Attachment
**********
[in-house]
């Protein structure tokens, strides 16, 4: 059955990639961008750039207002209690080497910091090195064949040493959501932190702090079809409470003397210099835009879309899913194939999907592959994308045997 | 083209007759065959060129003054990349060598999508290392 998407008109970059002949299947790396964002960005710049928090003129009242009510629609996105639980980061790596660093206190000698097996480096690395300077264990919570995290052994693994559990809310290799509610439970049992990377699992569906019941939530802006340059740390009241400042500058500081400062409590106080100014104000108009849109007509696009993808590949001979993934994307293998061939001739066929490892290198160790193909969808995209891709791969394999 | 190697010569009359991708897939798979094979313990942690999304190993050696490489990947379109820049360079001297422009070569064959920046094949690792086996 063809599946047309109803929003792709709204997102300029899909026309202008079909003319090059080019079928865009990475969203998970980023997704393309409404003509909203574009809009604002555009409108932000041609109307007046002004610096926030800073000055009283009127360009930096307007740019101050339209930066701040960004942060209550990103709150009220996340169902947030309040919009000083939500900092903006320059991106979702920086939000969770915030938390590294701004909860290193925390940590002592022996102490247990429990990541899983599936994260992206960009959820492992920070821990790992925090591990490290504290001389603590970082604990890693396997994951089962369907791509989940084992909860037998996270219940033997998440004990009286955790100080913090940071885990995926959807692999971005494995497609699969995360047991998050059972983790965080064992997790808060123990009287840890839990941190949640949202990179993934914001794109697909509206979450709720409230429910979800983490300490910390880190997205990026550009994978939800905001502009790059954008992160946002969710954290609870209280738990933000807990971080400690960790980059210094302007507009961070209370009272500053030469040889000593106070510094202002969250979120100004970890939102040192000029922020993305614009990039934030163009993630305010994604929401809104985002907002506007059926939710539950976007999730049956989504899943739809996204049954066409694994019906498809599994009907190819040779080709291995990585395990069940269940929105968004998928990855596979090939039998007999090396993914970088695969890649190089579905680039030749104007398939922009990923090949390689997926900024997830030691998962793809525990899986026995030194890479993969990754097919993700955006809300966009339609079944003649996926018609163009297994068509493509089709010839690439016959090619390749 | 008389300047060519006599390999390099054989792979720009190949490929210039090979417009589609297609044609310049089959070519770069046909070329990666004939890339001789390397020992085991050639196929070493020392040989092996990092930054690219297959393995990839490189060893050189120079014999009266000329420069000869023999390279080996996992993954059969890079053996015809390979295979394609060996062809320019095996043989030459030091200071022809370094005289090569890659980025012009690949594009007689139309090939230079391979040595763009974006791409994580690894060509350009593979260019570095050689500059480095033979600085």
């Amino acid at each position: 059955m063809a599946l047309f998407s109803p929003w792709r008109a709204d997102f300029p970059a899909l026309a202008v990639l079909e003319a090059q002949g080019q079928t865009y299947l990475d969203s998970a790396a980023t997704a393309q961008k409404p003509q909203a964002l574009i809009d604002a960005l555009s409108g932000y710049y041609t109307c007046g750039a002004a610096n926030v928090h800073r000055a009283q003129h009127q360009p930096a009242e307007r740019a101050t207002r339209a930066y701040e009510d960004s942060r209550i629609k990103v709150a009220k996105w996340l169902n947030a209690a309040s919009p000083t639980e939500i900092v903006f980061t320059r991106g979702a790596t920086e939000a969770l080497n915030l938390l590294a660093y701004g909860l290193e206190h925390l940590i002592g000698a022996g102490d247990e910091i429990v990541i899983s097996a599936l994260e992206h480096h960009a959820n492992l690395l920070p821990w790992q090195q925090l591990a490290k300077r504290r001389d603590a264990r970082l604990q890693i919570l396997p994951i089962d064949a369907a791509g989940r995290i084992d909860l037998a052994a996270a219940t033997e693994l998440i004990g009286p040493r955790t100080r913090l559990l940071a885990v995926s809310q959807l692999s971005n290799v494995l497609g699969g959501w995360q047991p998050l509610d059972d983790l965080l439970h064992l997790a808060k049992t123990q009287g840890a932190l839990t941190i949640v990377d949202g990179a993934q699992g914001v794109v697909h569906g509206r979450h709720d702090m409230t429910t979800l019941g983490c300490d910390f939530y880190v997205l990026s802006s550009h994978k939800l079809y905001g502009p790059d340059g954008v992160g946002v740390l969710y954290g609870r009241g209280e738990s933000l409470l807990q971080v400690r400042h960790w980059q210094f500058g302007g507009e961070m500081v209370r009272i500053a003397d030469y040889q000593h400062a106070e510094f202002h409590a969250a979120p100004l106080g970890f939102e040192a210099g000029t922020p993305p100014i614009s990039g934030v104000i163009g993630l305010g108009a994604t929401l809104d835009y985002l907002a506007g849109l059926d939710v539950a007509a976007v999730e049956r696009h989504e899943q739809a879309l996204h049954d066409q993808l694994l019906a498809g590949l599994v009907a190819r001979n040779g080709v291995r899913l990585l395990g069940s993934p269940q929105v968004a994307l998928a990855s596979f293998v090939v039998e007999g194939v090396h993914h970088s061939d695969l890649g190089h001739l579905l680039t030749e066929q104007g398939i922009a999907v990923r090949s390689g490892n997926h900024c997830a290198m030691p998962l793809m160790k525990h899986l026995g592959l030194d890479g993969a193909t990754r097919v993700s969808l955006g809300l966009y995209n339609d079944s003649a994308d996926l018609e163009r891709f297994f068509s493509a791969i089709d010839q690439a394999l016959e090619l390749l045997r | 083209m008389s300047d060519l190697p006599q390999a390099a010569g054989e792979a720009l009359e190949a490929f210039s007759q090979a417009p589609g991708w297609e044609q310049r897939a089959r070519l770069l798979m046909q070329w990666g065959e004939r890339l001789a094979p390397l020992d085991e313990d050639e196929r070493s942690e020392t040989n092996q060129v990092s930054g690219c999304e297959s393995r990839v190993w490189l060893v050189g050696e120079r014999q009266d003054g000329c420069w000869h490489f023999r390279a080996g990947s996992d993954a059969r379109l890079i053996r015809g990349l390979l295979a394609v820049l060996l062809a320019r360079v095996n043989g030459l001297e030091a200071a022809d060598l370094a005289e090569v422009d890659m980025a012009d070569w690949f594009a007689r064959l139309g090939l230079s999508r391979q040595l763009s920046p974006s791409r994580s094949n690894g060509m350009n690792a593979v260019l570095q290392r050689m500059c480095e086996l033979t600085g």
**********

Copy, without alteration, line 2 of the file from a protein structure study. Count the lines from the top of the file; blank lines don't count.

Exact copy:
């Protein structure tokens, strides 16, 4: 059955990639961008750039207002209690080497910091090195064949040493959501932190702090079809409470003397210099835009879309899913194939999907592959994308045997 | 083209007759065959060129003054990349060598999508290392 998407008109970059002949299947790396964002960005710049928090003129009242009510629609996105639980980061790596660093206190000698097996480096690395300077264990919570995290052994693994559990809310290799509610439970049992990377699992569906019941939530802006340059740390009241400042500058500081400062409590106080100014104000108009849109007509696009993808590949001979993934994307293998061939001739066929490892290198160790193909969808995209891709791969394999 | 190697010569009359991708897939798979094979313990942690999304190993050696490489990947379109820049360079001297422009070569064959920046094949690792086996 063809599946047309109803929003792709709204997102300029899909026309202008079909003319090059080019079928865009990475969203998970980023997704393309409404003509909203574009809009604002555009409108932000041609109307007046002004610096926030800073000055009283009127360009930096307007740019101050339209930066701040960004942060209550990103709150009220996340169902947030309040919009000083939500900092903006320059991106979702920086939000969770915030938390590294701004909860290193925390940590002592022996102490247990429990990541899983599936994260992206960009959820492992920070821990790992925090591990490290504290001389603590970082604990890693396997994951089962369907791509989940084992909860037998996270219940033997998440004990009286955790100080913090940071885990995926959807692999971005494995497609699969995360047991998050059972983790965080064992997790808060123990009287840890839990941190949640949202990179993934914001794109697909509206979450709720409230429910979800983490300490910390880190997205990026550009994978939800905001502009790059954008992160946002969710954290609870209280738990933000807990971080400690960790980059210094302007507009961070209370009272500053030469040889000593106070510094202002969250979120100004970890939102040192000029922020993305614009990039934030163009993630305010994604929401809104985002907002506007059926939710539950976007999730049956989504899943739809996204049954066409694994019906498809599994009907190819040779080709291995990585395990069940269940929105968004998928990855596979090939039998007999090396993914970088695969890649190089579905680039030749104007398939922009990923090949390689997926900024997830030691998962793809525990899986026995030194890479993969990754097919993700955006809300966009339609079944003649996926018609163009297994068509493509089709010839690439016959090619390749 | 008389300047060519006599390999390099054989792979720009190949490929210039090979417009589609297609044609310049089959070519770069046909070329990666004939890339001789390397020992085991050639196929070493020392040989092996990092930054690219297959393995990839490189060893050189120079014999009266000329420069000869023999390279080996996992993954059969890079053996015809390979295979394609060996062809320019095996043989030459030091200071022809370094005289090569890659980025012009690949594009007689139309090939230079391979040595763009974006791409994580690894060509350009593979260019570095050689500059480095033979600085």